Social development is missing from the list, but we regard working with others and the social aspects of learning as really important for our pupils.

British values

In June 2014, David Cameron emphasised the important role that British values can play in education. Further, how well a school promotes such values is an aspect of Ofsted’s inspection process.

Although in 2014-15 this is something which is developing in its significance for schools, it is not something new at Kells Lane Primary. British values are promoted in so much of what we do, not least during our school assemblies, Religious Education and PHSE sessions.

As well as actively promoting British values, the opposite also applies: we would actively challenge pupils, staff or parents expressing opinions contrary to fundamental British values, including ‘extremist’ views.

The term ‘British values’ might be slightly misleading in that these values are integral to so many countries throughout the world – they differ in no way from the values of most western European countries, for example.

Below are just a few examples of how we promote British values. The first section is a general overview; the others are specific expectations set out by Ofsted.

Being part of Britain

As a school, we value and celebrate the diverse heritages of everybody at Kells Lane. Alongside this, we value and celebrate being part of Britain. In general terms, this means that we celebrate traditions, such as customs in the course of the year; for example, Harvest festival during the Autumn term, and what could be more British than a trip to a pantomime or performing in a nativity around Christmas time! We also value and celebrate national events, such as the London Olympics.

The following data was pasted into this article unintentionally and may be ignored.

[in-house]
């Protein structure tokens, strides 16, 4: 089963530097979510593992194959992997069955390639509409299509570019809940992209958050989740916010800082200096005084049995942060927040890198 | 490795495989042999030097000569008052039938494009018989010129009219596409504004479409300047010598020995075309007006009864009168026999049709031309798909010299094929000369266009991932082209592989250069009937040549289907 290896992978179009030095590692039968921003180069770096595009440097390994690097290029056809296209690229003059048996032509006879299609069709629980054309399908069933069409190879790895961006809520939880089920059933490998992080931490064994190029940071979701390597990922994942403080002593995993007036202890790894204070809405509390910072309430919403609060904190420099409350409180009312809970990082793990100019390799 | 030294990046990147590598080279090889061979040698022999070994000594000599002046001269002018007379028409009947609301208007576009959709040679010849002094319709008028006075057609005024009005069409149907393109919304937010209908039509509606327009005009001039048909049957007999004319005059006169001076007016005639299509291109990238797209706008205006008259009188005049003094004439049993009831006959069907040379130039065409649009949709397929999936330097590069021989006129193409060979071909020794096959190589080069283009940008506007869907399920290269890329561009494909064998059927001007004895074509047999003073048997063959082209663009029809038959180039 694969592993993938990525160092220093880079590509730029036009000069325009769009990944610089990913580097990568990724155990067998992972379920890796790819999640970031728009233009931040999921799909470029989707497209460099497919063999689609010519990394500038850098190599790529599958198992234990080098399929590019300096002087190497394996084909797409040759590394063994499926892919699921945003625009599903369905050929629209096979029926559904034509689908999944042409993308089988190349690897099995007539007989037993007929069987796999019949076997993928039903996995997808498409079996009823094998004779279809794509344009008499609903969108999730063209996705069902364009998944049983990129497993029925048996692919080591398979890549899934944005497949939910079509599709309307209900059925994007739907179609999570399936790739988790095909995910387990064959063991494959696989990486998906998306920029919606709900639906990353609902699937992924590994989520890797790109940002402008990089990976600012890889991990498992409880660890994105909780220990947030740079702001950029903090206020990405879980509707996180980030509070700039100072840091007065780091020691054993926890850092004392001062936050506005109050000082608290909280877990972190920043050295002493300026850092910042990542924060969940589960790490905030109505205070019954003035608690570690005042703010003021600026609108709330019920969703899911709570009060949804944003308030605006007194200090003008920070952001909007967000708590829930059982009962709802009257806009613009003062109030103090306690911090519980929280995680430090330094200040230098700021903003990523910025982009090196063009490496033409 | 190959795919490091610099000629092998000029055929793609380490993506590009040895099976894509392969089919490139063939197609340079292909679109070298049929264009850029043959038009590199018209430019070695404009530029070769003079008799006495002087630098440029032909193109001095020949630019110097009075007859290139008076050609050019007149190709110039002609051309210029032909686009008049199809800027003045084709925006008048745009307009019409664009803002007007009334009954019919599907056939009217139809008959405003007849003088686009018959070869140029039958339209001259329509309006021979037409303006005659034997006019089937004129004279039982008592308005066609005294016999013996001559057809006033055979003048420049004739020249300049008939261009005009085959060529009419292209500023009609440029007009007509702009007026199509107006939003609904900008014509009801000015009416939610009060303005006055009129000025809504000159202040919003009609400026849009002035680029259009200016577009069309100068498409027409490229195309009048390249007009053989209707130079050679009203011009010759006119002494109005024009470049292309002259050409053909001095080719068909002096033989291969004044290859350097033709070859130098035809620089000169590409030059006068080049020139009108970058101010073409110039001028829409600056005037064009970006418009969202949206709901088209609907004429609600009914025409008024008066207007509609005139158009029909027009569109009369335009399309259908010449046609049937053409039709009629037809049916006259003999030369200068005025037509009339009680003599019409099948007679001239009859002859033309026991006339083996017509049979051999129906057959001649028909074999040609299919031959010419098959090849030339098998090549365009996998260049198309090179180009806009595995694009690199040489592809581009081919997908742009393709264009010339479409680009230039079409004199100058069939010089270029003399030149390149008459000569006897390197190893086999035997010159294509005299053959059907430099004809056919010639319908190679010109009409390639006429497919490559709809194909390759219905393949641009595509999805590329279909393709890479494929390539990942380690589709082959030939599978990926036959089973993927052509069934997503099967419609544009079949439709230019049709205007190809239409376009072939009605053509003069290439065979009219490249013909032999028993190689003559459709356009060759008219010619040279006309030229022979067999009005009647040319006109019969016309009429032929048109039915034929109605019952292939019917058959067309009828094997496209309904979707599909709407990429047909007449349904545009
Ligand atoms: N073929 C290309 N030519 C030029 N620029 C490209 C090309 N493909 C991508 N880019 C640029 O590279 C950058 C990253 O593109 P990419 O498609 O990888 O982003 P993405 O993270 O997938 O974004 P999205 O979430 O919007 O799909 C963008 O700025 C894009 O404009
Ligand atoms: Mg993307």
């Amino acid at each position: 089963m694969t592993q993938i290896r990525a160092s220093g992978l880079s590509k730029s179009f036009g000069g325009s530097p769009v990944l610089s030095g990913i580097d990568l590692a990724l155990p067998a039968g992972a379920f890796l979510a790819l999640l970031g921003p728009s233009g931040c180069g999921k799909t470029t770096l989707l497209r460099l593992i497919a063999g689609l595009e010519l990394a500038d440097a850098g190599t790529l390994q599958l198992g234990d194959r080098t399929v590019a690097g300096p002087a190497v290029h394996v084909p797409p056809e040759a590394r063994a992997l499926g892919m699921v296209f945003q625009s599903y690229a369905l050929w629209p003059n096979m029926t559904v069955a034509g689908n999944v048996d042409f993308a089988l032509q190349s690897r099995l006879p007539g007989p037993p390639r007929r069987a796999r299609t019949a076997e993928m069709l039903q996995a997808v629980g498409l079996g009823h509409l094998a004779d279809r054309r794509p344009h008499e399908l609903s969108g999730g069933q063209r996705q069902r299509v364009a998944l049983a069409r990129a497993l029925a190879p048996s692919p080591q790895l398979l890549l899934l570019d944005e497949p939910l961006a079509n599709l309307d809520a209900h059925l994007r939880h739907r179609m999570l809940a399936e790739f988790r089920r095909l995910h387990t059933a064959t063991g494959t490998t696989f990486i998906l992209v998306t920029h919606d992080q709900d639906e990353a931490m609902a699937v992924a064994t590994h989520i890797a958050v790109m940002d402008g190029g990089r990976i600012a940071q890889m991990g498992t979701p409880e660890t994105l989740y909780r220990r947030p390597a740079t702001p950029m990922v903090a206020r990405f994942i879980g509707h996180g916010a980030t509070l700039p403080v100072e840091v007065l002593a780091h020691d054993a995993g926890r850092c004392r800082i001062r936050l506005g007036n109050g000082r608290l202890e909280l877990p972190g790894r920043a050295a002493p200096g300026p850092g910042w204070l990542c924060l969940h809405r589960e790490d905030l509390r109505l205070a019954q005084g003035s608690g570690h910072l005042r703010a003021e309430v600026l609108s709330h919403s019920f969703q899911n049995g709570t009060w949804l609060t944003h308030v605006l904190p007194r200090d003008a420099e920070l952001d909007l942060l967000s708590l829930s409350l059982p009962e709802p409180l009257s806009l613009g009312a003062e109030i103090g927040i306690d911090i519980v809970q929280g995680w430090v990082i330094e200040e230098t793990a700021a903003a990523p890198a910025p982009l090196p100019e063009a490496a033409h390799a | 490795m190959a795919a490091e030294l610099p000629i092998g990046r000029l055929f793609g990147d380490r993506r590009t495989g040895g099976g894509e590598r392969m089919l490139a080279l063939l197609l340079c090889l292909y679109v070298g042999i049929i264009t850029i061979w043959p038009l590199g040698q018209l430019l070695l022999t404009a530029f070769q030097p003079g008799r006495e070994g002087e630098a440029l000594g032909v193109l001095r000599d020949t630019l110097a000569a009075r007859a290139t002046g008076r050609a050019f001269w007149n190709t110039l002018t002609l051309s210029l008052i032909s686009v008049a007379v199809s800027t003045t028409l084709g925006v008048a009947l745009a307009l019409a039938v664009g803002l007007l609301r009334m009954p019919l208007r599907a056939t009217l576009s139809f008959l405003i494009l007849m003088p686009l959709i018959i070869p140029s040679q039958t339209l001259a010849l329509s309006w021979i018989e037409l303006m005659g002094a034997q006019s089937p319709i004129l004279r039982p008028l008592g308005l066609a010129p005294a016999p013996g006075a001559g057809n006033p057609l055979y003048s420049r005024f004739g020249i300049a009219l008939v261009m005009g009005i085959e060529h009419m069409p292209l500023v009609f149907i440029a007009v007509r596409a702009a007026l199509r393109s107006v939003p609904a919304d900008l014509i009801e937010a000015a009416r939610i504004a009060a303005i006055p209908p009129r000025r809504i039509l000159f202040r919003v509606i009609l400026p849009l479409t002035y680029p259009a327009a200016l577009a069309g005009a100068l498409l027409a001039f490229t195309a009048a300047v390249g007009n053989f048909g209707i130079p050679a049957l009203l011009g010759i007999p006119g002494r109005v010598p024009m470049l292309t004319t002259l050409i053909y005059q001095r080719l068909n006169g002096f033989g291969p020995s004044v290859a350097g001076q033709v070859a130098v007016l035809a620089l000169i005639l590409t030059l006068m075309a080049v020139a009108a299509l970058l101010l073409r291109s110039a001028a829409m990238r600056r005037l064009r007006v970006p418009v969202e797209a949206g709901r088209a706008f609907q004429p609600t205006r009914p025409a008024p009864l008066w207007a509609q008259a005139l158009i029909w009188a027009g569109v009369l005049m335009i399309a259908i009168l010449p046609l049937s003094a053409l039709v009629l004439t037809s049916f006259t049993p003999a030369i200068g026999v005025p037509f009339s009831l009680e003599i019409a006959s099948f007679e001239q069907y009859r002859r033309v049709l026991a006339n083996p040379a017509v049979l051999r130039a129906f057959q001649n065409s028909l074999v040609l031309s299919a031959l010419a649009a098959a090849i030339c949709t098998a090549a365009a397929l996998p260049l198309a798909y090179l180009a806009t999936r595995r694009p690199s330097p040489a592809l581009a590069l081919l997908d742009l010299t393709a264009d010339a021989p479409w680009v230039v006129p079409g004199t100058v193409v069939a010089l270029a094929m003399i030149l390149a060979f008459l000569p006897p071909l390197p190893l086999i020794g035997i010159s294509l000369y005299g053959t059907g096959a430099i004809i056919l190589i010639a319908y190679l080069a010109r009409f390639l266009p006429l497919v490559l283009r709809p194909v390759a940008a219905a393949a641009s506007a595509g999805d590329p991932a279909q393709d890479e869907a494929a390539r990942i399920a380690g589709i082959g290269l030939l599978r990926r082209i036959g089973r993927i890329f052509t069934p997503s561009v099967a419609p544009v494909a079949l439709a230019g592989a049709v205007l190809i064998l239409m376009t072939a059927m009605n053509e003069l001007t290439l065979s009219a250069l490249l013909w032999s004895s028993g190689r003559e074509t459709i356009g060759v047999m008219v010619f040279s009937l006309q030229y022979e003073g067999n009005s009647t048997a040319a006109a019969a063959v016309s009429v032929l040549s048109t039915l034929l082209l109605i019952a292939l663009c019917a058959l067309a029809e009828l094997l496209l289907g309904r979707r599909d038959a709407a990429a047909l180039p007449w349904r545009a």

Further, children learn about being part of Britain from different specific perspectives. Two specific examples of when we teach about being part of Britain are:

Geographically: Our annual, whole-school International Day ensures that children have a better understanding of where Britain is in relation to the rest of Europe and other countries in the world.

Historically: Children learn about British history, whether it is life during WW2, the Great Fire of London or studying our local area, children learn about an aspect of life and how this has developed and changed over time.